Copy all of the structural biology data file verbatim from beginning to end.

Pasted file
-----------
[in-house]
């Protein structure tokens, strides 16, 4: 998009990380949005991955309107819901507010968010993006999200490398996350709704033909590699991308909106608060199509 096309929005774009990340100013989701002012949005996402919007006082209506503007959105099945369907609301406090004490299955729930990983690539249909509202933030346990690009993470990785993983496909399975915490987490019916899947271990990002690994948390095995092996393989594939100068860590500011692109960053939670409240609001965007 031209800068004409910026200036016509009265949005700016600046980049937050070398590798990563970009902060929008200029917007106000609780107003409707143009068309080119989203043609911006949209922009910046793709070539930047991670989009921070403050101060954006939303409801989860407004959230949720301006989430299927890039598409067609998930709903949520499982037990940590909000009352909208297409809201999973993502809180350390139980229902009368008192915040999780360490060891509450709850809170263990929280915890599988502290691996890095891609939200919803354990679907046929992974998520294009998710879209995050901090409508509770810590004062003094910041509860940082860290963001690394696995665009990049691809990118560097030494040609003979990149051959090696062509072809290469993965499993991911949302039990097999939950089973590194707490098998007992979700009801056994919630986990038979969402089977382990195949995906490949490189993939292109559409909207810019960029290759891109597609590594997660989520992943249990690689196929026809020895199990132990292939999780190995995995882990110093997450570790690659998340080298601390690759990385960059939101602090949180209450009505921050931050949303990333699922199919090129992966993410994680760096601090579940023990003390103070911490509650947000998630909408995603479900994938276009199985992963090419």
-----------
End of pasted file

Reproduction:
[in-house]
């Protein structure tokens, strides 16, 4: 998009990380949005991955309107819901507010968010993006999200490398996350709704033909590699991308909106608060199509 096309929005774009990340100013989701002012949005996402919007006082209506503007959105099945369907609301406090004490299955729930990983690539249909509202933030346990690009993470990785993983496909399975915490987490019916899947271990990002690994948390095995092996393989594939100068860590500011692109960053939670409240609001965007 031209800068004409910026200036016509009265949005700016600046980049937050070398590798990563970009902060929008200029917007106000609780107003409707143009068309080119989203043609911006949209922009910046793709070539930047991670989009921070403050101060954006939303409801989860407004959230949720301006989430299927890039598409067609998930709903949520499982037990940590909000009352909208297409809201999973993502809180350390139980229902009368008192915040999780360490060891509450709850809170263990929280915890599988502290691996890095891609939200919803354990679907046929992974998520294009998710879209995050901090409508509770810590004062003094910041509860940082860290963001690394696995665009990049691809990118560097030494040609003979990149051959090696062509072809290469993965499993991911949302039990097999939950089973590194707490098998007992979700009801056994919630986990038979969402089977382990195949995906490949490189993939292109559409909207810019960029290759891109597609590594997660989520992943249990690689196929026809020895199990132990292939999780190995995995882990110093997450570790690659998340080298601390690759990385960059939101602090949180209450009505921050931050949303990333699922199919090129992966993410994680760096601090579940023990003390103070911490509650947000998630909408995603479900994938276009199985992963090419």